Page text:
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What Size Needle Do I Need?

What Size Needle Do I Need?

Choosing the right needle can feel daunting, whether you are new to cross stitching or are a seasoned veteran of the hobby. Read on for some helpful hints and tips to make choosing the right size needle for all of your cross stitch projects quicker and easier. 

First things first, you want to make sure you are using a tapestry needle. Tapestry needles have a rounded blunt tip, compared to embroidery needles (also called sharps or crewel needles) that have a sharp and pointy tip. The rounded tip of a tapestry needle allows your needle to slide in between the threads of your fabric, rather than splitting the threads and giving you uneven stitches. The exception to this is if you are stitching on a very high-count linen or evenweave and need a sharp needle to get in between the threads. Some stitchers may find that a sharp needle is easier for them to use when stitching fractional stitches, but for most stitchers a tapestry needle works just fine for fractional stitches as well as full cross stitches. Tapestry needles also have elongated eyes that make it easier to stitch with multiple strands of floss and thicker types of floss. 

You can see the differences in the points and the eyes of the needles in the picture below. The tapestry needles on the left show the elongated eye and blunt tip that are characteristic of tapestry needles, while the embroidery needle on the right has a very sharp tip and a much smaller eye.

When we talk about the size of a needle, we are talking about the diameter (or thickness) of the needle, not the length of it. Just like how as the count of the fabric gets higher, the holes get smaller, as the size of the needle goes up, the needle itself becomes smaller in diameter. A higher count fabric uses a higher sized needle. A general rule of thumb is to use a needle that is similar in thickness to the floss you are using. 

A needle that is too large will often stretch out the fabric and leave the holes in the fabric more visible. It can also be more difficult to push and pull the needle through the fabric if the needle is too large, potentially leading to more hand fatigue and therefore less stitching time (oh no!). In the picture below, you can see the holes in fabric that can happen when a needle that is too large is used.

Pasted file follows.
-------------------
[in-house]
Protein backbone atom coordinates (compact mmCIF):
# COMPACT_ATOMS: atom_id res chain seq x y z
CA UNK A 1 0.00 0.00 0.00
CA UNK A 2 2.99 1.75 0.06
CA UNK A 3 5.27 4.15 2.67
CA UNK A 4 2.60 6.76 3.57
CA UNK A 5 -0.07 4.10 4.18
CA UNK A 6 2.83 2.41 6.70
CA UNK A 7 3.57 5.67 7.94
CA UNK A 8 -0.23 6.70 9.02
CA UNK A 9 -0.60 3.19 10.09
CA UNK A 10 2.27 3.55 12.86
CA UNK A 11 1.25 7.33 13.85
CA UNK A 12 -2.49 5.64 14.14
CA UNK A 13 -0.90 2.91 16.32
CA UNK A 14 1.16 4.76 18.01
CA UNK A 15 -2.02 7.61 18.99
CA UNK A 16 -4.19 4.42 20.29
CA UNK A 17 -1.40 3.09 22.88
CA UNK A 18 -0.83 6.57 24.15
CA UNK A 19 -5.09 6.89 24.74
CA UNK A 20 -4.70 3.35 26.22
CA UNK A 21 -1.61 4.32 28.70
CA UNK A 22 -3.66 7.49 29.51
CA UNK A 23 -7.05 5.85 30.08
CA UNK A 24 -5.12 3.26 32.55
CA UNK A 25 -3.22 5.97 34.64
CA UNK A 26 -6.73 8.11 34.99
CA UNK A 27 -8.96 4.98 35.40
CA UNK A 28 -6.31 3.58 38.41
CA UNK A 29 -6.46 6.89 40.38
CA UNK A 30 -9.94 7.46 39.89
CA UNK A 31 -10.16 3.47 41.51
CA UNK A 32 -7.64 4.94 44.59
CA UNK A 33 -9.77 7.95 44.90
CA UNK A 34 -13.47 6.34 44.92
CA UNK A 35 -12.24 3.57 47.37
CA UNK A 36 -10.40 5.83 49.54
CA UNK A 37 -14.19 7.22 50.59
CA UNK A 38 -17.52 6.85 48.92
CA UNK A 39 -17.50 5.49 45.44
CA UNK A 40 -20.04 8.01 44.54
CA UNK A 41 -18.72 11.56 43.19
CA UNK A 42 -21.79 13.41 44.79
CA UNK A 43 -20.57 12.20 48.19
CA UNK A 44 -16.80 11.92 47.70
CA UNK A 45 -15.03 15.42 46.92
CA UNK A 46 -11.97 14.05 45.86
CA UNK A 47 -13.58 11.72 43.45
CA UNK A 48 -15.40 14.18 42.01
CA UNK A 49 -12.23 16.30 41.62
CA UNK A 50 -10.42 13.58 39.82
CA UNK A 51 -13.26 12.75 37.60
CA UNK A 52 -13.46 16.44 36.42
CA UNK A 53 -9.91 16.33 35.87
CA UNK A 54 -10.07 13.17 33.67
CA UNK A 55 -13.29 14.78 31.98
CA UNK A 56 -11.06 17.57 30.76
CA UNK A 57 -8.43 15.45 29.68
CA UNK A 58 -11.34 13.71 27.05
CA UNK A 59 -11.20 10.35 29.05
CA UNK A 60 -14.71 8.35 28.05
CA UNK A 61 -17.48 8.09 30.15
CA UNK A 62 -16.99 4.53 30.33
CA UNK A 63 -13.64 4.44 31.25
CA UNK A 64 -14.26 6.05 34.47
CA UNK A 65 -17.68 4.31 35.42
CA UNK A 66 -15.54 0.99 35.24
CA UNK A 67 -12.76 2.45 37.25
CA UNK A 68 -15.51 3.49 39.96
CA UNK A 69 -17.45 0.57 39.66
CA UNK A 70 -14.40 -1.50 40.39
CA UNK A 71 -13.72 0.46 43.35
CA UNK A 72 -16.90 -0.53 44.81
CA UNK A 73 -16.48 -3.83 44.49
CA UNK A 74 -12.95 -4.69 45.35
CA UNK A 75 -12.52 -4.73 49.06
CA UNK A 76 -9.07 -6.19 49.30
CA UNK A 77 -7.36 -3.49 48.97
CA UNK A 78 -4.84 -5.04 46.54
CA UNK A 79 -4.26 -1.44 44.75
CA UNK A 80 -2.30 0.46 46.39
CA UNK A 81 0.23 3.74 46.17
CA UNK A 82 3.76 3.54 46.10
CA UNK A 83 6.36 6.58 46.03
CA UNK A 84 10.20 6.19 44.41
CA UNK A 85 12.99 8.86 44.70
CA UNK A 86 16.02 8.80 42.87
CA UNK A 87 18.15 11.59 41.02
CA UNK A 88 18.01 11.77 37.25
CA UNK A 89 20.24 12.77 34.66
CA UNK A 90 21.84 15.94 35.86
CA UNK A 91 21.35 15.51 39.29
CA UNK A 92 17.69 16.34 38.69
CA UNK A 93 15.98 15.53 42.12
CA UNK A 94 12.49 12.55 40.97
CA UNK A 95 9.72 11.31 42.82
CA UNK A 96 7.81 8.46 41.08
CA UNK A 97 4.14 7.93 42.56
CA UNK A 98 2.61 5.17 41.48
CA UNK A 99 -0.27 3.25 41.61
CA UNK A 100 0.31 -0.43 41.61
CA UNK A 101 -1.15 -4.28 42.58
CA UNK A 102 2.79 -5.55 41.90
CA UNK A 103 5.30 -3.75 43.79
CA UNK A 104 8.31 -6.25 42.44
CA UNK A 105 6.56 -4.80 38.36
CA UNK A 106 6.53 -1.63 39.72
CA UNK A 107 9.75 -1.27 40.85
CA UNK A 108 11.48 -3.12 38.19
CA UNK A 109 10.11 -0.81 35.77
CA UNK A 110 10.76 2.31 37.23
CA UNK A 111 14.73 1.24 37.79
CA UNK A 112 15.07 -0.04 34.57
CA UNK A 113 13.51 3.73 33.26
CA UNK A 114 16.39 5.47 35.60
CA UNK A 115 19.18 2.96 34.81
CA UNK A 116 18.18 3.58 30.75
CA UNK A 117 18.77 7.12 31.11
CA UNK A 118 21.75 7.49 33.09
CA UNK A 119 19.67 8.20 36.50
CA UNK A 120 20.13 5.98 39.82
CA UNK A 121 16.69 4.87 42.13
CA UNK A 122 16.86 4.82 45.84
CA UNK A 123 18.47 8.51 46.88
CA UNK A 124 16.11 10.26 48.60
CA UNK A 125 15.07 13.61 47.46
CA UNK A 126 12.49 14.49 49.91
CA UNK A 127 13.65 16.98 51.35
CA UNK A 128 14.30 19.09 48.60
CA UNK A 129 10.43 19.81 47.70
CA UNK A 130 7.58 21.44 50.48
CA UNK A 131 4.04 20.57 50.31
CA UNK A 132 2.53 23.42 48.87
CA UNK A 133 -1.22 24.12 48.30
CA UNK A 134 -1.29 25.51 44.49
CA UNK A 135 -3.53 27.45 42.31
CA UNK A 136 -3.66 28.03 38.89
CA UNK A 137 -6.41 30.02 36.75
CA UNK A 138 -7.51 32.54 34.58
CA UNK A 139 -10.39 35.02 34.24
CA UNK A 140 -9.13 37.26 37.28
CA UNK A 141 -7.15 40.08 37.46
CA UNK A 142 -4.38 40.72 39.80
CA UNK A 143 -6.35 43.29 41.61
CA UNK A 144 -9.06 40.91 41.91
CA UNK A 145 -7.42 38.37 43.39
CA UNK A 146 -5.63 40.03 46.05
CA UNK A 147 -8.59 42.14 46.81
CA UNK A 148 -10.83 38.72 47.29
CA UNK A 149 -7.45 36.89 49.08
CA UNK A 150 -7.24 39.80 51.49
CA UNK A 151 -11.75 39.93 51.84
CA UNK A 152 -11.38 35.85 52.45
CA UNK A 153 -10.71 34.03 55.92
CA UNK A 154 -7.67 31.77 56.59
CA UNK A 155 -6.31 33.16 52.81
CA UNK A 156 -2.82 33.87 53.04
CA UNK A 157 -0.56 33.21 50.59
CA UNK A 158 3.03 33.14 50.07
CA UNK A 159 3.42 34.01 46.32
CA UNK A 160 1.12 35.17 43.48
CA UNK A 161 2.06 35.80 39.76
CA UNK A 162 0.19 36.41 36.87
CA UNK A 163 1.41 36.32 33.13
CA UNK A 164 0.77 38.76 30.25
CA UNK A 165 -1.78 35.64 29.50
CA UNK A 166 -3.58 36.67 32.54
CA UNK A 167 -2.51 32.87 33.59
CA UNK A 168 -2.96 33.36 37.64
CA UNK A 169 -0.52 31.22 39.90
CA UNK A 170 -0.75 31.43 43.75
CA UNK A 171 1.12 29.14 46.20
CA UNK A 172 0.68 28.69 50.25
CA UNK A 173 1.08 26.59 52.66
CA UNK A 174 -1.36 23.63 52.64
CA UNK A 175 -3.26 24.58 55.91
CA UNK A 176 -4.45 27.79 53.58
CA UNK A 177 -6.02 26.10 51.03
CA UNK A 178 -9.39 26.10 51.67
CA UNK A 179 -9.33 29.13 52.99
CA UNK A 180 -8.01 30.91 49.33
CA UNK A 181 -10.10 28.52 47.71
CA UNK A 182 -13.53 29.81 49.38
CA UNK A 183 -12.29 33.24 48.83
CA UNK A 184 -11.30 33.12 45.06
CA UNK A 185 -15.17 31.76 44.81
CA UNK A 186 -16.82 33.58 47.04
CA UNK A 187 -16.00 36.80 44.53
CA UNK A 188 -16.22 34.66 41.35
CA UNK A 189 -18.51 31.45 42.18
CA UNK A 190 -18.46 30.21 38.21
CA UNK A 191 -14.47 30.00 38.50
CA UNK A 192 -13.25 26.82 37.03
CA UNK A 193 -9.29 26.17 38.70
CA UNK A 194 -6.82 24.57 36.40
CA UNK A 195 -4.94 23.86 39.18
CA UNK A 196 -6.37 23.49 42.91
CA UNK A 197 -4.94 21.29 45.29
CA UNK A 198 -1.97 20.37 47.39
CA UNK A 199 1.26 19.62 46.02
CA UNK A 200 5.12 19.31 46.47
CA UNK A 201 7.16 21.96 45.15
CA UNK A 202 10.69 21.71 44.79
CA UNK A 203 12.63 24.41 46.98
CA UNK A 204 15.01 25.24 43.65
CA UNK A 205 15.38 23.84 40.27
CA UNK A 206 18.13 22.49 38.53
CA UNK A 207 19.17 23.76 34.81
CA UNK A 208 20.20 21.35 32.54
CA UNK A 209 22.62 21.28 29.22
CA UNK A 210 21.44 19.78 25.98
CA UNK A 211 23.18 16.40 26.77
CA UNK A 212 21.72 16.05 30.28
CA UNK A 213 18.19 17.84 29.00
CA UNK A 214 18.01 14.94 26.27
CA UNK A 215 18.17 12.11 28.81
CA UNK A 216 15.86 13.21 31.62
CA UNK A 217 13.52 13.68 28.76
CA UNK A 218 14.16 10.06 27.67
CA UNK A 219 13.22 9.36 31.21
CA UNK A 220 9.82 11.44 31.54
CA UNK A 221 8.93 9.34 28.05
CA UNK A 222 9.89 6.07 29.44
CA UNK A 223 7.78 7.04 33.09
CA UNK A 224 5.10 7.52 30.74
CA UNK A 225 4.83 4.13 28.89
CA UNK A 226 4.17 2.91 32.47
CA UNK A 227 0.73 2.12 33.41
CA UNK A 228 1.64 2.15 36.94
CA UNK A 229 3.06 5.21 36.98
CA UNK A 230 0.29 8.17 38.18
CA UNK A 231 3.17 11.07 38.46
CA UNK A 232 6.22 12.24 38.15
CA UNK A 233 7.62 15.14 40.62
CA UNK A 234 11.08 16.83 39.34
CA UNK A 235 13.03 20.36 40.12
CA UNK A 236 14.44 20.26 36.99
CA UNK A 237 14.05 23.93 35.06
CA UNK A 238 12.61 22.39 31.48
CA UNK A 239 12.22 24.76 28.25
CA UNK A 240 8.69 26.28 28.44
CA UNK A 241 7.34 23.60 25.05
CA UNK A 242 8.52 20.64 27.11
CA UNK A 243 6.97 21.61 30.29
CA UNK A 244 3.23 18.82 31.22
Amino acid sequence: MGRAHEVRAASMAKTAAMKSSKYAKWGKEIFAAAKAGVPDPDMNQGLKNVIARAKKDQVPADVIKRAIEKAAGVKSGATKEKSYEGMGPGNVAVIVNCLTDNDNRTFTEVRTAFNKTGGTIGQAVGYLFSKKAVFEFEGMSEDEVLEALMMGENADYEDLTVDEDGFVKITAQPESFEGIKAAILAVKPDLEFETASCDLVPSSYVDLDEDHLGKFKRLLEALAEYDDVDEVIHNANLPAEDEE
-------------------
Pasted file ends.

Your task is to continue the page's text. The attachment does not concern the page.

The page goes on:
A needle that is too small will cause there to be more friction to the thread as you are pulling your needle through, and results in your floss fraying more, like in the picture below. This fraying causes your floss to be more prone to knotting and breaking, and nobody wants to spend their stitching time dealing with these issues!

A good place to start with needle sizing is: 

18 Count 


36 Count 


Size 28 Needle

16 Count 


32 Count 


Size 26 Needle

14 Count 


28 Count 


Size 24 Needle

Keep in mind that like most things in cross-stitch, this is not a fixed rule, it is just a guide. If you find that your floss is fraying and experiencing more wear and tear, try going up a needle size. If your needle is leaving noticeable holes in your fabric, try going down a size. And if what you are doing works for you and you like it, just keep on doing it!

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